Editor's Note: This article was updated Nov. 15 with a new launch date and time; the launch has been delayed again due to weather.
An Antares rocket is due to launch from Wallops Island, Virginia, early on Saturday (Nov. 17) morning and should be visible, weather permitting, from parts of the Eastern Seaboard.
In good weather, those who live near and along the Atlantic seaboard and west to the Appalachians will get a great opportunity to see the two-stage rocket, developed by Northrop Grumman, carry cargo toward the International Space Station. The craft will launch from Pad 0A at the Mid-Atlantic Regional Spaceport (MARS) located at NASA's Wallops Flight Facility. This flight (NG CRS-10), will be the 11th planned flight of the uncrewed resupply spacecraft Cygnus and the vessel's 10th flight to the International Space Station under a Commercial Resupply Services contract with NASA. Previous flights were under the branding of Orbital ATK, which was absorbed by Northrop Grumman on June 6.
To reach the space station, Antares must launch when Earth's rotation carries the launch pad into the plane of the station's orbit. For this upcoming mission, that will happen at 4:01 a.m. EST (0901 GMT) on Nov. 15. Besides watching the early morning sky, you can view the launch online here at Space.com, courtesy of NASA TV. [Launch Photo: Orbital ATK's Antares Rocket & Cygnus OA-9 Soar to ISS!]
This mission's launch configuration is noticeably different from those of the space station resupply missions launched from Cape Canaveral, Florida. Those launches, originating from the state's "Space Coast," bring the path of the resupply cargo craft nearly parallel to the U.S. East Coast. But in the case of Antares, the launch trajectory will be toward the southeast and on a course directly away from the U.S. mainland.
The Cygnus spacecraft for this mission is named the S.S. John Young in honor of the former astronaut and U.S. Navy officer. As a NASA astronaut, Young logged 835 hours in space participating in six missions: Gemini 3 and 10, Apollo 10 and 16, and STS-1 and 9.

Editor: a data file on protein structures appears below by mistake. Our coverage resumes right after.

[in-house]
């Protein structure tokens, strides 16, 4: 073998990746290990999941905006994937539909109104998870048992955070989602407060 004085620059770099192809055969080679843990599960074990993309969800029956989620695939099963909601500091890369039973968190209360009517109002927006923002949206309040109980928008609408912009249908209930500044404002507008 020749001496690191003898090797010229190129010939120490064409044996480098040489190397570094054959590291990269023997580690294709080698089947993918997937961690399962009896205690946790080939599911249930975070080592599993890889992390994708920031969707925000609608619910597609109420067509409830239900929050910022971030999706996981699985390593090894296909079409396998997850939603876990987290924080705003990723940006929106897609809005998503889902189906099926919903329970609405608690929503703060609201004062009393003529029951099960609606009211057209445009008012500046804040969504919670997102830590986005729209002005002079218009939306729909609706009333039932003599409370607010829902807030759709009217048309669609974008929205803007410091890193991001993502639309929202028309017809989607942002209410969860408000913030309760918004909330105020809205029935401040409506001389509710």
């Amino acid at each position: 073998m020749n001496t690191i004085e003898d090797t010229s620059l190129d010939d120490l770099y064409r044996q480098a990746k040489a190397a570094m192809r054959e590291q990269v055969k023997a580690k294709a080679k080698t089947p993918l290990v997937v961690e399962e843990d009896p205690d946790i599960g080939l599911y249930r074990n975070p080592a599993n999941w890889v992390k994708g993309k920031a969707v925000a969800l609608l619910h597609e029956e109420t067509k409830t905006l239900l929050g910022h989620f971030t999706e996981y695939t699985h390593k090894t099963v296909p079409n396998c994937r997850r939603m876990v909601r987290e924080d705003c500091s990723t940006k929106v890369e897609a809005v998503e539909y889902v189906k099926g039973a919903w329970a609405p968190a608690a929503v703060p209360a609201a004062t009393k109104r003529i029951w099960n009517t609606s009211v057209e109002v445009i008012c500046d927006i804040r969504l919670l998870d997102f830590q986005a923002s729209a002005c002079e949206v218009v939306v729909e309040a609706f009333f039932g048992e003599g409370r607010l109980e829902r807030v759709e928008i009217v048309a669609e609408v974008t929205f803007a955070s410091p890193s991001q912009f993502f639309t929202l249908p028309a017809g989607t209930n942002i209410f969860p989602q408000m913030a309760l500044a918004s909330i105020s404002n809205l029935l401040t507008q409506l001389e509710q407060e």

What to expect
Above, you can see a map provided by Northrop Grumman that shows the rough time at which you can expect to first see Antares after its launch. The diagram shows the time at which the rocket will reach 5 degrees above the horizon, which varies depending on your location. (Five degrees is the cutoff because it's unlikely that you'll be able to view the rocket when it is lower, due to buildings, vegetation and other terrain features.) As an example, using this map when observing from New York shows that Antares will reach 5 degrees above the horizon at approximately 150 seconds after launch (+150 sec).
Antares will be visible for most locations by virtue of the light emanating from the craft's first stage.
The first stage uses kerosene and liquid oxygen as propellants. Cygnus will be launched into orbit using Northrop Grumman's Antares 230 launch vehicle, which features RD-181 engines. Antares should appear as a bright, moving star. Observers who use binoculars might also be able to see a short contrail. Because the first stage of Antares is liquid-fueled, the rocket's ascent is slower than those of the solid-fuel Minotaur rockets that have launched from Wallops in past years. Antares will jettison its first stage once that component has spent all its fuel, about 3 1/2 minutes after launch. This stage will then harmlessly break up in the atmosphere and fall into the Atlantic Ocean.